Recently, I had an extremely unfortunate experience at a Hyundai dealership which brought to mind the topics of “discrimination” and “abuse”. While I’m not yet “elderly”, I am an eldercare expert, advocate for the elderly, and eldercare author-so in an effort to “make lemonade out of lemons” I’ve decided to explore the topics of discrimination and abuse as they relate to the elderly and hopefully turn a vile personal experience into something helpful to others.
Most people hear the word “discrimination” and their first thought is of the vicious, humiliating and hateful history of RACIAL discrimination. The stigma of the words “racism” and “racist” are so toxic and once attached so permanent, that people quickly disassociate themselves from the person or business that carries the branding. This is especially true in the “internet-age” with the speed, viral nature, and permanence of social media.
The national news media’s always voracious appetite for stories involving racism and recently sexism (see Silicon Valley) may have unintentionally removed focus from another important “ism” – Ageism. Ageism is “prejudice against the elderly” and can manifest in either the form of abuse or discrimination. Right now in the United States over 10,000 people per day turn 65-with a then life expectancy of 20+ years. With such a rapidly expanding demographic this will become a significant cultural issue in the coming decades.
Given that ageism is commonplace and recent surveys indicate most people are unfamiliar with its sometimes unique manifestations please see below for a few examples that may not immediately come to mind:
Medical–frequently elderly persons complain about aches & pains to medical professionals and are told “your ___ years old, you have to expect those things at your age”. This casual approach to the older patient’s complaint is a form of ageism. It can also allow the original condition to worsen, or be a missed opportunity to discover and treat a more serious illness related to the original pain. These are two reasons Geriatric Medicine (exclusive focus on the elderly) has come to prominence. Anyone 65+ should add a geriatric physician to their team of medical professionals. Also, worth noting, elderly people frequently adopt the same attitudes and believe pain is naturally associated with age. This mentality can lead to significant medical problems and unnecessary suffering.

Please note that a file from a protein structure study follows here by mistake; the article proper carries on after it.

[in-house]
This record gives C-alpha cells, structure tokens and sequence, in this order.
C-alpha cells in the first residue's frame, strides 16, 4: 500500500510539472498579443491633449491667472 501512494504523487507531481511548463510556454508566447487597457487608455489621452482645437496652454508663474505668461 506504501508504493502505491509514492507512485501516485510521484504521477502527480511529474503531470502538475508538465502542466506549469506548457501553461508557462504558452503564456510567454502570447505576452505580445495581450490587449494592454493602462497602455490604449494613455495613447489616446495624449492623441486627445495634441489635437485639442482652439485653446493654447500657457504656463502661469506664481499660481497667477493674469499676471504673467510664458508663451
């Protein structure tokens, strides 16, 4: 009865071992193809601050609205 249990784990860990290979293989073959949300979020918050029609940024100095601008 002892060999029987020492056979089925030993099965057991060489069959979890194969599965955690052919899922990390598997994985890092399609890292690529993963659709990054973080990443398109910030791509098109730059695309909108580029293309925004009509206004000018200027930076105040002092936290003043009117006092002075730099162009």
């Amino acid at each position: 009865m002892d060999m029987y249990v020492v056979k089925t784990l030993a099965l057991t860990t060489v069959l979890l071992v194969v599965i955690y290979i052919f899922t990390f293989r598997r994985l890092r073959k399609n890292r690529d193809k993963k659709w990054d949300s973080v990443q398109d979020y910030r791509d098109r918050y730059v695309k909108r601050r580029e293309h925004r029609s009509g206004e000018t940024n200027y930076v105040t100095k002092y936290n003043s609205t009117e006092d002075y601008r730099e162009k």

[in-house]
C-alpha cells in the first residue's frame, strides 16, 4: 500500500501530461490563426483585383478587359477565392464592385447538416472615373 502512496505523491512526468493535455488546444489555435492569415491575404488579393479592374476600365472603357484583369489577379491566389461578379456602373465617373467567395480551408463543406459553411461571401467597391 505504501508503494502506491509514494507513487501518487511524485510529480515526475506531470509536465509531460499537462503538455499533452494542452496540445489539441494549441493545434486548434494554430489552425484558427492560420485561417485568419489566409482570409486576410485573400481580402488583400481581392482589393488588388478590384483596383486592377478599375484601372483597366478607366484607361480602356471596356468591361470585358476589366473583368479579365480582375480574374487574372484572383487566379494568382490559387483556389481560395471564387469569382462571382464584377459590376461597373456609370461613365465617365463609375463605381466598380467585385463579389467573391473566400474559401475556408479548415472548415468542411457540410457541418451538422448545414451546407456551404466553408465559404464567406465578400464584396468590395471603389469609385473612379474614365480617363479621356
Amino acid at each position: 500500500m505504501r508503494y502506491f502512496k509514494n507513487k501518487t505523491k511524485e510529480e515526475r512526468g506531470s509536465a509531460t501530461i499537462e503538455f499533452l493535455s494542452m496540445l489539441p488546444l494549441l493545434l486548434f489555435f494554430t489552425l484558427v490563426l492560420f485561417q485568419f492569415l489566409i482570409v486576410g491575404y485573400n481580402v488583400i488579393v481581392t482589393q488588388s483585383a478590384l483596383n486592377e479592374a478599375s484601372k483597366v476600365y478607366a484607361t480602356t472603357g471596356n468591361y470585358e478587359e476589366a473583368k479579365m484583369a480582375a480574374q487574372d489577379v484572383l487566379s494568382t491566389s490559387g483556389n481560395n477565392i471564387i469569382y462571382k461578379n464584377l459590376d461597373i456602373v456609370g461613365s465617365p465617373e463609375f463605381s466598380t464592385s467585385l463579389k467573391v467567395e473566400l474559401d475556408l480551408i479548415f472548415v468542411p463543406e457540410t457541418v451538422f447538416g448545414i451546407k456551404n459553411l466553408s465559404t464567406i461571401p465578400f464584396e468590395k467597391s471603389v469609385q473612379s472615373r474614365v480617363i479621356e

Psychological–comments about a person’s age are common and can come from many sources. They can be intentionally mean spirited comments from rude kids trying to hurry an older person out of the way or from “playful” co-workers referring to a colleague as “pops” or “grandma”. Whatever the motivation these comments can cause mental and emotional pain for an older person.
Work Place -the unemployment/underemployed rate of people 55+ is north of 12% while overall unemployment is approximately 4.5%. The job market has steadily improved but older people still have a much more difficult time finding suitable work-especially women. Research indicates there are multiple reasons but the most common is that older people are not hired because it’s assumed they’ll be unreliable due to medical issues. FYI, statistics suggest the opposite is actually true.
Unfortunately, some of the worst abusers are people with the title of “caregiver”. 1-in-10 elderly people living at home is the victim of abuse, neglect or exploitation. Spouses, former spouses, children, and other family members are the most likely perpetrators in cases of domestic abuse.
Domestic Abuse-is all about power over the elder and control of their decisions. While similar to domestic abuse of younger people (typically women), it’s unique in that the elder victim may be 100% reliant on their abuser for food or medicine. There are great programs exclusively designed to protect and shelter elderly abuse victims. The best in the country might be the Weinberg Center For Elder Abuse Prevention https://www.weinberg-center.org/ which is affiliated with RiverSpring Health.
As society becomes more sensitive to this “ism” and its many manifestations fewer older people will suffer this type of discrimination and abuse. Social media informs and shapes perceptions so please share this article with your FB friends or tweet it out to your networks. Thank you.